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Library closures are overwhelmingly taking place under Labour councils

Recently there was a press release from the Shadow Culture Minister Dan Jarvis highlighting the number of library closures and blaming the Government. It got prominent space in The Independent.

However the attack by Mr Jarvis was misconceived on several levels. First of all he tried to conflate the number of libraries closing, and the number that are being kept open and run by volunteers. "157 libraries have been reported shut down or handed over to unpaid volunteers since April 2011," he says. Mr Jarvis does not reveal his source for this figure. However I have discovered it is Ian Anstice's blog Public Libraries News.

Why was Mr Jarvis so shy about acknowledging his source? I suspect the reason is that the more you look at the details assembled by Mr Anstice the more discreditable they are to the Labour Party.

For a start, the blog lists 46 libraries closed in the last financial year, and 13 since April 1st this year. So that's 59. To suggest that those libraries where volunteers are involved are in the same category as those being closed is insulting. Take this example in Bexley. It will be run by a charity but there will still be professional librarians as well as volunteers; the opening hours wil be longer; the number of books you will be allowed to borrow will increase. Would Mr Jarvis like to visit and tell them their efforts are worthless?

Does Mr Jarvis believe that Croxteth Library, run as a community library, might just as well be close? Book lending is 500% up compared to when it was run by Liverpool City Council.

The Community Knowledge Hub gives lots of examples, guidance, and success stories for community libraries.  Often when the community takes over a library from the council it not just saves money but does a better job. There is more innovation and the number of users rises. Often, as in Brent, the campaigners against library closure are also campaigners for being given the chance to run it as a community library.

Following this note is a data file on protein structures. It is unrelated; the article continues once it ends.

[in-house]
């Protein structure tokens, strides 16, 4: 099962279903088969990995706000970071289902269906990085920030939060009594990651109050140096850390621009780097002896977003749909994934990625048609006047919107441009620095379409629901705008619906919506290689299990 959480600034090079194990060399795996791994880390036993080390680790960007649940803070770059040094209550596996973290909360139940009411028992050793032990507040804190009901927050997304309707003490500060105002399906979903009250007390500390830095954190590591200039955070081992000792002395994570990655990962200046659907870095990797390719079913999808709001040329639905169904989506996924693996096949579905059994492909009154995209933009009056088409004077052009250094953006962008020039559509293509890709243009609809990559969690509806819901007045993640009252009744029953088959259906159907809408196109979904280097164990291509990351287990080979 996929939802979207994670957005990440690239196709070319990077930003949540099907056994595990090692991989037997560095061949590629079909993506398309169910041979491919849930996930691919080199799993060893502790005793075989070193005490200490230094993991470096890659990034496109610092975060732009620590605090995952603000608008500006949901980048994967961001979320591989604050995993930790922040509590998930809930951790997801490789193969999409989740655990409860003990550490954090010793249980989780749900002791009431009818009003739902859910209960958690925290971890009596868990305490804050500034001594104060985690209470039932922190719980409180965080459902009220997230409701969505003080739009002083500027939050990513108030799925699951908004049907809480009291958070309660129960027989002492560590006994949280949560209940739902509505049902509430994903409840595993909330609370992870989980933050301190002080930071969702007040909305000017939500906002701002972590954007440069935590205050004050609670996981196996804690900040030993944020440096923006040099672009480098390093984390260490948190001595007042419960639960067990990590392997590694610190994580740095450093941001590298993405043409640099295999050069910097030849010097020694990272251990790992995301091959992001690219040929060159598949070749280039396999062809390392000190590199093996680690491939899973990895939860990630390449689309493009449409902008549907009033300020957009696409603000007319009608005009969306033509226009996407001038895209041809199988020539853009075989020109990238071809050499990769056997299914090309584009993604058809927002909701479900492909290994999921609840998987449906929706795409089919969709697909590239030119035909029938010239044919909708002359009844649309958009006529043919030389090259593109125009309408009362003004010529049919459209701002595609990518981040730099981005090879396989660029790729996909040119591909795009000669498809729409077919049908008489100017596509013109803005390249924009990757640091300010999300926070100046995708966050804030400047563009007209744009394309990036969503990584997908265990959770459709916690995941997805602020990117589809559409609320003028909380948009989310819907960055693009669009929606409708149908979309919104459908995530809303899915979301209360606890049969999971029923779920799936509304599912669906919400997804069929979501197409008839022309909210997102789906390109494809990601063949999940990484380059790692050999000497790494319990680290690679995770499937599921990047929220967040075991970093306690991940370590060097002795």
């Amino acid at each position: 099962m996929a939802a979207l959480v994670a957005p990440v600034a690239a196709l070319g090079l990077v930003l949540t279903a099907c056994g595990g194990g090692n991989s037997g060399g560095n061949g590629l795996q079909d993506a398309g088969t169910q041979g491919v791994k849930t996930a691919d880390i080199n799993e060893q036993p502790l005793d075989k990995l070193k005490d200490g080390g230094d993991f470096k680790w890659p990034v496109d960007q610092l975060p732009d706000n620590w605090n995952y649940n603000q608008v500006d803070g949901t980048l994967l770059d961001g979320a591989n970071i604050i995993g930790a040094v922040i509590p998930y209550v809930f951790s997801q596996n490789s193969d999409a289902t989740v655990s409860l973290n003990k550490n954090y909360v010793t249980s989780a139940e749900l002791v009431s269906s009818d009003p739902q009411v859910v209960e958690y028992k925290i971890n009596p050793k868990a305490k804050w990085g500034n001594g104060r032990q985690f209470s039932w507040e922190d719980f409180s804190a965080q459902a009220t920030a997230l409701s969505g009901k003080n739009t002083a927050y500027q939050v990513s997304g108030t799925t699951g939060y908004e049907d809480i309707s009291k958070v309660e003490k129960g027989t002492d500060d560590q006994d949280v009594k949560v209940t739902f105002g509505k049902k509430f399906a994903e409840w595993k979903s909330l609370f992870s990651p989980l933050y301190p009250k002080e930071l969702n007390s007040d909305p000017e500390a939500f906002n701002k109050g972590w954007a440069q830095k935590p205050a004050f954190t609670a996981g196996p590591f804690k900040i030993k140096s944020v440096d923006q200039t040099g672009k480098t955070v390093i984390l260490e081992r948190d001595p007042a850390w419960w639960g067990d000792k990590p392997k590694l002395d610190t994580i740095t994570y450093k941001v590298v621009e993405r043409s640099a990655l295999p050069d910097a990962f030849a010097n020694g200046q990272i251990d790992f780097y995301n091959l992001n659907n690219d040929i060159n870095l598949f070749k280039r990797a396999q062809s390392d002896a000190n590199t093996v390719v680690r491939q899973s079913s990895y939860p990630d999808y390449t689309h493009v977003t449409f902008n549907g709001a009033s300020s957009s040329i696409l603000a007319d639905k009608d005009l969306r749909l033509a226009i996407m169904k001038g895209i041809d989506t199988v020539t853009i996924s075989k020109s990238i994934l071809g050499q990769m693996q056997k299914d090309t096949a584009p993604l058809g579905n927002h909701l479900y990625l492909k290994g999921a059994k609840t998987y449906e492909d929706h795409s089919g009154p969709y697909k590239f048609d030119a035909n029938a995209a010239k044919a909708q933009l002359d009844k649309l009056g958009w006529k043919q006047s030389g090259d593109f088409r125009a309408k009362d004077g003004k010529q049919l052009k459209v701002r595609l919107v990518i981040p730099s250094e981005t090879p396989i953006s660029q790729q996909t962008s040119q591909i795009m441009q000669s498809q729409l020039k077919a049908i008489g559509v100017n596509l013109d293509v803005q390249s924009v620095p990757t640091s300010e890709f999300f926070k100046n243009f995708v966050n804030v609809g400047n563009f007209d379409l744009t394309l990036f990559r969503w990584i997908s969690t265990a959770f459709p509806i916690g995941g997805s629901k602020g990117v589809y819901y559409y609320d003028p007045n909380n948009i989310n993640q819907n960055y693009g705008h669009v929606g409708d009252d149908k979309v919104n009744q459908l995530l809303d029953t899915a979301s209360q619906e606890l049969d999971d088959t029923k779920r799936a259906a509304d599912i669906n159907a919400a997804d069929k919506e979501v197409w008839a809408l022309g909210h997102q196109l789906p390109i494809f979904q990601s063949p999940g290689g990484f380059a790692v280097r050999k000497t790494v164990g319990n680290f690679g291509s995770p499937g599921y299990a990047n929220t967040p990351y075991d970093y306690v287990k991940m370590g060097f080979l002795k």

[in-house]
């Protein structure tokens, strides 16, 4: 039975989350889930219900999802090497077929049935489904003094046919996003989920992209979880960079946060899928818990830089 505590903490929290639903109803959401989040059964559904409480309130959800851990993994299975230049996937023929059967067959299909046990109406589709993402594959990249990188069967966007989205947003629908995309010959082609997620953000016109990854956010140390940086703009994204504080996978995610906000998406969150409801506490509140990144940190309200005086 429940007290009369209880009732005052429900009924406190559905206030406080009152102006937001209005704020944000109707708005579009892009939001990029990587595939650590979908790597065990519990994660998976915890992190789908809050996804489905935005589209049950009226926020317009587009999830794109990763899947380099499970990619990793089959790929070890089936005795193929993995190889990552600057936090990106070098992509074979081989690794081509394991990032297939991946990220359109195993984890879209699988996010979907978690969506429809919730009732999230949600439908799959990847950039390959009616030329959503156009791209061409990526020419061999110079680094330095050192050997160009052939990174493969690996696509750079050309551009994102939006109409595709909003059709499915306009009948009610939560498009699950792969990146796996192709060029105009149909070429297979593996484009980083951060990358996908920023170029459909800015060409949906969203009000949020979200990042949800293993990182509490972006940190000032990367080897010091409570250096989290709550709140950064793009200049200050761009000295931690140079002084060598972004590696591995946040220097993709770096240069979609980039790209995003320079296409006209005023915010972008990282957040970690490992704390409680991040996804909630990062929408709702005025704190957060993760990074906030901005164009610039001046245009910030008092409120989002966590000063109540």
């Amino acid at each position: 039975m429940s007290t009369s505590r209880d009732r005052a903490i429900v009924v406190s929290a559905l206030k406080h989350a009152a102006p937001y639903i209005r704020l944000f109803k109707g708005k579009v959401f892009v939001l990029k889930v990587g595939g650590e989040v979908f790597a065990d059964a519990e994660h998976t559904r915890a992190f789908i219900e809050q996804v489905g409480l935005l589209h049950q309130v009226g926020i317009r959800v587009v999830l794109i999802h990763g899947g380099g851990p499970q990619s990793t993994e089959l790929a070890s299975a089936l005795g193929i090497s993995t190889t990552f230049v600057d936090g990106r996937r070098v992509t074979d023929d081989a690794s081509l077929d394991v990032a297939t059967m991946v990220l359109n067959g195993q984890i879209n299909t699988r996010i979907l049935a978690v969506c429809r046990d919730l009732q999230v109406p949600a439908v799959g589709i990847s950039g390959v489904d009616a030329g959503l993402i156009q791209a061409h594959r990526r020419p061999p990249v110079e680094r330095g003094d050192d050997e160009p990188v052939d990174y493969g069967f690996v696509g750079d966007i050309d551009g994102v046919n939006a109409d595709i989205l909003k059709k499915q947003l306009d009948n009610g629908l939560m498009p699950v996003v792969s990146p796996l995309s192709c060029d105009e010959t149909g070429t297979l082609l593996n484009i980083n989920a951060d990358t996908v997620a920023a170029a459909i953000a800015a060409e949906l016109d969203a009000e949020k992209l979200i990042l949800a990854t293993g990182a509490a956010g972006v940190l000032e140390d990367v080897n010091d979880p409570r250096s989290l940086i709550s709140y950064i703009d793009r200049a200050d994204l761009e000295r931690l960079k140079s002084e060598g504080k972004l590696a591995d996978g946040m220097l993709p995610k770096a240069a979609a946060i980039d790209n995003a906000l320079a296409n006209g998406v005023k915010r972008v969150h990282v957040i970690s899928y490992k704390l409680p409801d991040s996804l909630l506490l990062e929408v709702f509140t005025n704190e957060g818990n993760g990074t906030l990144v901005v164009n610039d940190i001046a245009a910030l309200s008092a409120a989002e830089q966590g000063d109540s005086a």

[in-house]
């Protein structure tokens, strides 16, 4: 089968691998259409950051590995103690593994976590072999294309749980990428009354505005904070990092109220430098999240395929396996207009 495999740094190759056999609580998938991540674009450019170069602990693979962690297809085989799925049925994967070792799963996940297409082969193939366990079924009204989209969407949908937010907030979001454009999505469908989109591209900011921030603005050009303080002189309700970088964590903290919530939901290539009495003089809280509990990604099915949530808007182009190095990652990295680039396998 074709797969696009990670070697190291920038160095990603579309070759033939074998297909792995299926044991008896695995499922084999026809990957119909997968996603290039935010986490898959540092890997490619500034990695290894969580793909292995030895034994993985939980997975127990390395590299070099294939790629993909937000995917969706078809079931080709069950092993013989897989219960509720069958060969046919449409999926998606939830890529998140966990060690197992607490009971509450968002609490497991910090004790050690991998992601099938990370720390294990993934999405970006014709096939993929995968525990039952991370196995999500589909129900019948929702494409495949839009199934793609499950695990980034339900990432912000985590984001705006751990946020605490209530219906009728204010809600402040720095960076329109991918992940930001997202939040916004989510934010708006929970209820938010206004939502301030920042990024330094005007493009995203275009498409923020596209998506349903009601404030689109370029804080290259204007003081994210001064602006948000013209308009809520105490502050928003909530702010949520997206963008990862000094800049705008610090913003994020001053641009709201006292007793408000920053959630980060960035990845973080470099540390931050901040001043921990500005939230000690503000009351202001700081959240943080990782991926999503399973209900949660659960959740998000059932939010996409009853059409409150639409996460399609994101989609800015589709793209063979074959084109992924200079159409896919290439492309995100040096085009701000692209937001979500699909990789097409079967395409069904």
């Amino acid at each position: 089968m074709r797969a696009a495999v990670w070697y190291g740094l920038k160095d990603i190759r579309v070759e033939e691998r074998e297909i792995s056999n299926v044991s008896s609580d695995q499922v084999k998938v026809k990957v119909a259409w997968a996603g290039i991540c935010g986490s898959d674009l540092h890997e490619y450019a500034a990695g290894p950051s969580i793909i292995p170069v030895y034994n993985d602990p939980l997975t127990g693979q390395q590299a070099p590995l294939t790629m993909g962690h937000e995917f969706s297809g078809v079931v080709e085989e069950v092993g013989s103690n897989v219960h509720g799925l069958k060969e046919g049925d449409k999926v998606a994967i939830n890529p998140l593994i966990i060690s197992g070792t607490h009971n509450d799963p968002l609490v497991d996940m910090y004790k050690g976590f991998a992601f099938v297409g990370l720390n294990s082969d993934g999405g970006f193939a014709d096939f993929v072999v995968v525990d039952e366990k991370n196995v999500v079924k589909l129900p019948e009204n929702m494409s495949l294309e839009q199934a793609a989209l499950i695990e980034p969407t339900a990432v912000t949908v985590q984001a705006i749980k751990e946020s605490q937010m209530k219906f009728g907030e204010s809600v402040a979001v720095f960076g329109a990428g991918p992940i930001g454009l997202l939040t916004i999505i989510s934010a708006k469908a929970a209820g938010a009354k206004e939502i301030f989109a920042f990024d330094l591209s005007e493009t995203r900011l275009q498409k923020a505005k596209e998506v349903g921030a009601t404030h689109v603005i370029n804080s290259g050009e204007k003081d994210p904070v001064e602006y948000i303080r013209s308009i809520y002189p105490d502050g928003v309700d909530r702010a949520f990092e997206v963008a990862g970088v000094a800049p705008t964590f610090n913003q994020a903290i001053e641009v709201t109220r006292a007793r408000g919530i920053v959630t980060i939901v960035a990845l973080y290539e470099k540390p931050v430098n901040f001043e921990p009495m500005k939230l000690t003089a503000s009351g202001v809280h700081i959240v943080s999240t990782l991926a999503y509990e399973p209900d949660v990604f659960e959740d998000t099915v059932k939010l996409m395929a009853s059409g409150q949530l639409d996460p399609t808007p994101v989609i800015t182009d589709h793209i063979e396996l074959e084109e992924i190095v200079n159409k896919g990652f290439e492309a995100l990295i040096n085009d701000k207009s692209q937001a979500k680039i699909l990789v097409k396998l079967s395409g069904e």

There are over 4,000 libraries in the UK. Given that the 59 closures are offset by the opening of 40 new libraries (often very large) it is unreasonable to say that the service is being slashed. Sometimes new libraries are paid for with Section 106 money. Let's hear it for the property developers.

On the other hand there are certainly local variations. Which are the councils closing the 59 libraries?

Public Libraries News provides this useful list which Mr Jarvis failed to link to.

The following 41 are being closed by Labour councils:

  • Bolton Council - five libraries.
  • Bradford Council - one library.
  • Brent Council - six libraries.
  • Flintshire (minority Labour administration) - two libraries
  • Hartlepool Council - two libraries.
  • Lambeth Council - one library.
  • Leeds City Council - 13 libraries.
  • Lewisham Council - one library.
  • Liverpool City Council - three libraries
  • Manchester City Council - two libraries.
  • Wakefield Council - two libraries
  • Waltham Forest Council - two libraries.
  • Wigan Council - one library.

Of the remaining 19 there are two in Northern Ireland. Two are in Doncaster (which has an English Democrat Mayor and a majority of Labour councillors).One is Cumbria which has a Labour/Conservative/Independent coalition.

Then there are the following 14 being closed by Conservative councils:

  • Barnet Council - one library.
  • Dorset County Council - one library (being replaced with mobile library.)
  • North Somerset Council - two libraries.
  • Shropshire Council - one library
  • Warwickshire Council - six libraries.
  • Westminster City Council - one library.

The Conservative control 190 councils in Britain. Labour control 114. Yet the library closures are overwhelmingly taking place at the behest of Labour councils - while it is Conservative councils that are most enthusiastic about maintaining and improving libraries by embracing the Big Society.


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